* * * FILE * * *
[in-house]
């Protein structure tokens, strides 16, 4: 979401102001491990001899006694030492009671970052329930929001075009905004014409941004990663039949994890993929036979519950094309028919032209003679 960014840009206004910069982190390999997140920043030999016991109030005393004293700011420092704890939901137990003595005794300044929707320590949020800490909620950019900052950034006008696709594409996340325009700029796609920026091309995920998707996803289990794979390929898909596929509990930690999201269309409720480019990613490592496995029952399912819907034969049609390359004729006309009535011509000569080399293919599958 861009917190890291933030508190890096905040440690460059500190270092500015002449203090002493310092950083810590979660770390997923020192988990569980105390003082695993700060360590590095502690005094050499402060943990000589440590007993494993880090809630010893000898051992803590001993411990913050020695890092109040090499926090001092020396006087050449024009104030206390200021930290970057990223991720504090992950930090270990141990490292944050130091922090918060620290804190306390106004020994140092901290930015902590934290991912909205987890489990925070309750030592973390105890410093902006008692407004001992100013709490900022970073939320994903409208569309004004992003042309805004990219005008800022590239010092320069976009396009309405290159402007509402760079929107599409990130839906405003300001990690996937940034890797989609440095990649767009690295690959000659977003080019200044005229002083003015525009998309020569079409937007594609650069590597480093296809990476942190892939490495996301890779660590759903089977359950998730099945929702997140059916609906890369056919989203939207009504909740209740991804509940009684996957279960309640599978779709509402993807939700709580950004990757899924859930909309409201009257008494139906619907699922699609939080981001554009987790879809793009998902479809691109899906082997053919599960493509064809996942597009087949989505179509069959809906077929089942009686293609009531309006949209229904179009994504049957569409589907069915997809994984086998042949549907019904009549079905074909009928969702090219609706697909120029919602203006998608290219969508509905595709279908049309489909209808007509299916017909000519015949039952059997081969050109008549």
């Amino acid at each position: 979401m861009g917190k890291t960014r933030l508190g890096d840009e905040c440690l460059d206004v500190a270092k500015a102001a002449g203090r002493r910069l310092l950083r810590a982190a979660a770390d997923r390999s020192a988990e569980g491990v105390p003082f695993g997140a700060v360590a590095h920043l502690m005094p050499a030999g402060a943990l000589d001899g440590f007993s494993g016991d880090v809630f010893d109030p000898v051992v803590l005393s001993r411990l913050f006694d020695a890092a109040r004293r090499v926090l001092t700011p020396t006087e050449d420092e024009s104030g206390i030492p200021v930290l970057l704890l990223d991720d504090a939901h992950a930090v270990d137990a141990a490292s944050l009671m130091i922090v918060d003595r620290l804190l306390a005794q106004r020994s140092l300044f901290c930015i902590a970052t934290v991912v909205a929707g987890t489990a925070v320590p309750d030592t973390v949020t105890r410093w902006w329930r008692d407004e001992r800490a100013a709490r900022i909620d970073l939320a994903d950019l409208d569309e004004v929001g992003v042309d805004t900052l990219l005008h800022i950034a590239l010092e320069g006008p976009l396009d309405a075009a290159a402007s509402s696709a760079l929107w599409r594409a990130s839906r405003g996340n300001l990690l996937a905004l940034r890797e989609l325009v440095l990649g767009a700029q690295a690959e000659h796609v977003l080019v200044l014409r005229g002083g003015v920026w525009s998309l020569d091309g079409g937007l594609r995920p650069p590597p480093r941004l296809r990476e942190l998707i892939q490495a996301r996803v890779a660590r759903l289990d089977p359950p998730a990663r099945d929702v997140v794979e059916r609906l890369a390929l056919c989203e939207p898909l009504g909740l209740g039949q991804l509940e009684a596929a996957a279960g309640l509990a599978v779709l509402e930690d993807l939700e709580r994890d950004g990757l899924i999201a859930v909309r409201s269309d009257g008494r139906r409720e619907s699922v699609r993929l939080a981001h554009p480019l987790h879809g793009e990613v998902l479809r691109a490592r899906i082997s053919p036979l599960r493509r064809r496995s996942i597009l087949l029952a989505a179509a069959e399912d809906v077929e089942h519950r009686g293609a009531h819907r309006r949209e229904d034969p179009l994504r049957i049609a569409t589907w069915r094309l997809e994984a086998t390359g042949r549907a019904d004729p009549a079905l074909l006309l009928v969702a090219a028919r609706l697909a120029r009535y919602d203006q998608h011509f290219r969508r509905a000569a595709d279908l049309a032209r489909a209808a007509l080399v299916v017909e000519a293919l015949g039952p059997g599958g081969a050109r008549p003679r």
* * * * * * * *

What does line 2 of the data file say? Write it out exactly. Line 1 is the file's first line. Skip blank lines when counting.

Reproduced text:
């Protein structure tokens, strides 16, 4: 979401102001491990001899006694030492009671970052329930929001075009905004014409941004990663039949994890993929036979519950094309028919032209003679 960014840009206004910069982190390999997140920043030999016991109030005393004293700011420092704890939901137990003595005794300044929707320590949020800490909620950019900052950034006008696709594409996340325009700029796609920026091309995920998707996803289990794979390929898909596929509990930690999201269309409720480019990613490592496995029952399912819907034969049609390359004729006309009535011509000569080399293919599958 861009917190890291933030508190890096905040440690460059500190270092500015002449203090002493310092950083810590979660770390997923020192988990569980105390003082695993700060360590590095502690005094050499402060943990000589440590007993494993880090809630010893000898051992803590001993411990913050020695890092109040090499926090001092020396006087050449024009104030206390200021930290970057990223991720504090992950930090270990141990490292944050130091922090918060620290804190306390106004020994140092901290930015902590934290991912909205987890489990925070309750030592973390105890410093902006008692407004001992100013709490900022970073939320994903409208569309004004992003042309805004990219005008800022590239010092320069976009396009309405290159402007509402760079929107599409990130839906405003300001990690996937940034890797989609440095990649767009690295690959000659977003080019200044005229002083003015525009998309020569079409937007594609650069590597480093296809990476942190892939490495996301890779660590759903089977359950998730099945929702997140059916609906890369056919989203939207009504909740209740991804509940009684996957279960309640599978779709509402993807939700709580950004990757899924859930909309409201009257008494139906619907699922699609939080981001554009987790879809793009998902479809691109899906082997053919599960493509064809996942597009087949989505179509069959809906077929089942009686293609009531309006949209229904179009994504049957569409589907069915997809994984086998042949549907019904009549079905074909009928969702090219609706697909120029919602203006998608290219969508509905595709279908049309489909209808007509299916017909000519015949039952059997081969050109008549």